Ian tries out the first couple of hours of Arcade Paradise. I can't imagine a more perfect game for him.Watch on YouTube

"But also," Firnigl adds, "the second problem was, in the 90s, or when I was a kid and you were a kid, working in a video shop was actually quite an aspirational job, and we wanted to be the opposite of that." To be blunt: "It needed to be a shit job."

The job needed to make you feel like Firnigl felt when he was working the many shit jobs he says he worked in his life - pot wash in kitchens, for instance. It needed to feel numbingly dull enough that your mind wanted to escape elsewhere, which in his case meant dreaming up games.

The team tried a pizzeria as a setting instead, then, and "doing an almost Overcooked pizzeria type thing", he says. The problem this time, though, was running a restaurant took too much concentrated effort, too much work. "Kitchen jobs are super stressful - or can be super stressful," Firnigl says. Again: one half of Arcade Paradise needed to numb you with boredom, not keep you engaged, so Nosebleed needed something else.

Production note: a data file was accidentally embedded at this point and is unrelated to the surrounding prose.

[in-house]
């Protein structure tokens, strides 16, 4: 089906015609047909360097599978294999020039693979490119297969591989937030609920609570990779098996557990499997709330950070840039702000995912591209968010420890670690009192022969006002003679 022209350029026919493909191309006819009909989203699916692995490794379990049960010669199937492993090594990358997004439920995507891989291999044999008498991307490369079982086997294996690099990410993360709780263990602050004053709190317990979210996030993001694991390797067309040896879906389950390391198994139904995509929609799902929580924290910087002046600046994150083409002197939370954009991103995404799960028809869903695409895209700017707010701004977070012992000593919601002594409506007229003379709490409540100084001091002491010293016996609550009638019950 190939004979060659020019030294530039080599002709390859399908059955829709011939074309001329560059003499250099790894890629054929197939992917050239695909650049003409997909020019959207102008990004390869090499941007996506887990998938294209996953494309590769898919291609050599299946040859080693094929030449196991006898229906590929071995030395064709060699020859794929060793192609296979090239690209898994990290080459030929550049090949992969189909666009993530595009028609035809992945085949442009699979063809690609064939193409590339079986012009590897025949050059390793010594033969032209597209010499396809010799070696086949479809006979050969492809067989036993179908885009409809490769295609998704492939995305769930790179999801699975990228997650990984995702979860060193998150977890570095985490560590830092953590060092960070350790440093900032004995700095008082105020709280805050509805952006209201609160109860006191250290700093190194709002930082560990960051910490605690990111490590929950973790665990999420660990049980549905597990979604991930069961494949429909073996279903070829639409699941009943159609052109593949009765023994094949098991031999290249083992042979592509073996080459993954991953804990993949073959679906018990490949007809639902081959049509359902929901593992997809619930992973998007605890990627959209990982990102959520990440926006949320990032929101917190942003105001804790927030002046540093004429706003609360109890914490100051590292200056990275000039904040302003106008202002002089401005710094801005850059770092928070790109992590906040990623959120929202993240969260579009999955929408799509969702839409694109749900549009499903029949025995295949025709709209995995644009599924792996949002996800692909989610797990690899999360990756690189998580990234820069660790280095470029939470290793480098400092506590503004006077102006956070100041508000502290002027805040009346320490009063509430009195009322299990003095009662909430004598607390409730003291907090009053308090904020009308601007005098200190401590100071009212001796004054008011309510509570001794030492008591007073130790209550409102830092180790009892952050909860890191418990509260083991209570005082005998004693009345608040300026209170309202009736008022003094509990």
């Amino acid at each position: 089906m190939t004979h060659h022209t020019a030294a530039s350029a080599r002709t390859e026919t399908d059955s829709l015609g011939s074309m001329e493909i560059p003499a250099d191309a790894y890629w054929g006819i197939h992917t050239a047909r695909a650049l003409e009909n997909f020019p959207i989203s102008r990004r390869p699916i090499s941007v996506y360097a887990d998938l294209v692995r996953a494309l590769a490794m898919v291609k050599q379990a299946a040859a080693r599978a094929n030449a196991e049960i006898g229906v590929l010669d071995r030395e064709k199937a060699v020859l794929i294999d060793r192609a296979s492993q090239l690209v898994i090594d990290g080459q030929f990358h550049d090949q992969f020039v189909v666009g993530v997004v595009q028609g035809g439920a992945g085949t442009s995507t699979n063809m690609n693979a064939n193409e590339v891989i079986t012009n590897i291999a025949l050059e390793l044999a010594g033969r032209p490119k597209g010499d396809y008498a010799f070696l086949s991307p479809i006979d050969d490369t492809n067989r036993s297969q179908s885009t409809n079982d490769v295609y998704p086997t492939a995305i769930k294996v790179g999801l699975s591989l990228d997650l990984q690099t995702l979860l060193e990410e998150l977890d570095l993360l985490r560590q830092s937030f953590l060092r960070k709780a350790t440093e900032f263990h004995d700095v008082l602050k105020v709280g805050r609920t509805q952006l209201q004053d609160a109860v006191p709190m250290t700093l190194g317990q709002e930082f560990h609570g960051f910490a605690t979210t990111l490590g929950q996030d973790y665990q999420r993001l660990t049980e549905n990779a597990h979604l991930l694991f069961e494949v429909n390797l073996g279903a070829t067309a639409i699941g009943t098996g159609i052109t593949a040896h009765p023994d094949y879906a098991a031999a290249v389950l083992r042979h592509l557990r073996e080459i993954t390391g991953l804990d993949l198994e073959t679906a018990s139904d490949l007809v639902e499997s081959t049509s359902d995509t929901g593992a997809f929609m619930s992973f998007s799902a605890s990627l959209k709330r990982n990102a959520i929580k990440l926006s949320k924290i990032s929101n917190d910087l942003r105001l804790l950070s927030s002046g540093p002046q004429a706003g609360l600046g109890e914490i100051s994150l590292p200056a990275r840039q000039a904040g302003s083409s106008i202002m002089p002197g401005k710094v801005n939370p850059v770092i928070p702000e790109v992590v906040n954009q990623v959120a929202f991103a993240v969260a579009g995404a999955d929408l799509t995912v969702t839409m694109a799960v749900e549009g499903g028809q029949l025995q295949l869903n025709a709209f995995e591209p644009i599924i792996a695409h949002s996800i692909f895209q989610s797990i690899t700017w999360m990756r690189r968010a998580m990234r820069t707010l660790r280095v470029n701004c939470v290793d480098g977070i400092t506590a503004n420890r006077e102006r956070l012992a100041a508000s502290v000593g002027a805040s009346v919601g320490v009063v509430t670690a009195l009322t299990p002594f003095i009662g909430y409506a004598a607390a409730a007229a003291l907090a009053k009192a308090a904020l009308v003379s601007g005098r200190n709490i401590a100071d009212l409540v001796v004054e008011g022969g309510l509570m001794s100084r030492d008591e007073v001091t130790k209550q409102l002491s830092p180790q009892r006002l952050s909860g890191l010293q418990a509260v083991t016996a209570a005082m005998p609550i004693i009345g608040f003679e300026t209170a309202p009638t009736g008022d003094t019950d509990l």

The 'something else' came from an unusual place - one frankly as mundane as the setting itself: while browsing Unreal Engine asset packs. Nosebleed only had one full-time artist so an asset pack was always the plan. And suddenly, there it was, the King Wash Laundromat, and the moment Firnigl saw it, he knew he'd hit upon something. "I saw the King Wash asset pack and I was like, 'That - that could work.'" he says. It was dead end, tick, it was dull, tick, it was quiet - no offence anyone who works in a laundrette by the way. It ticked all the boxes.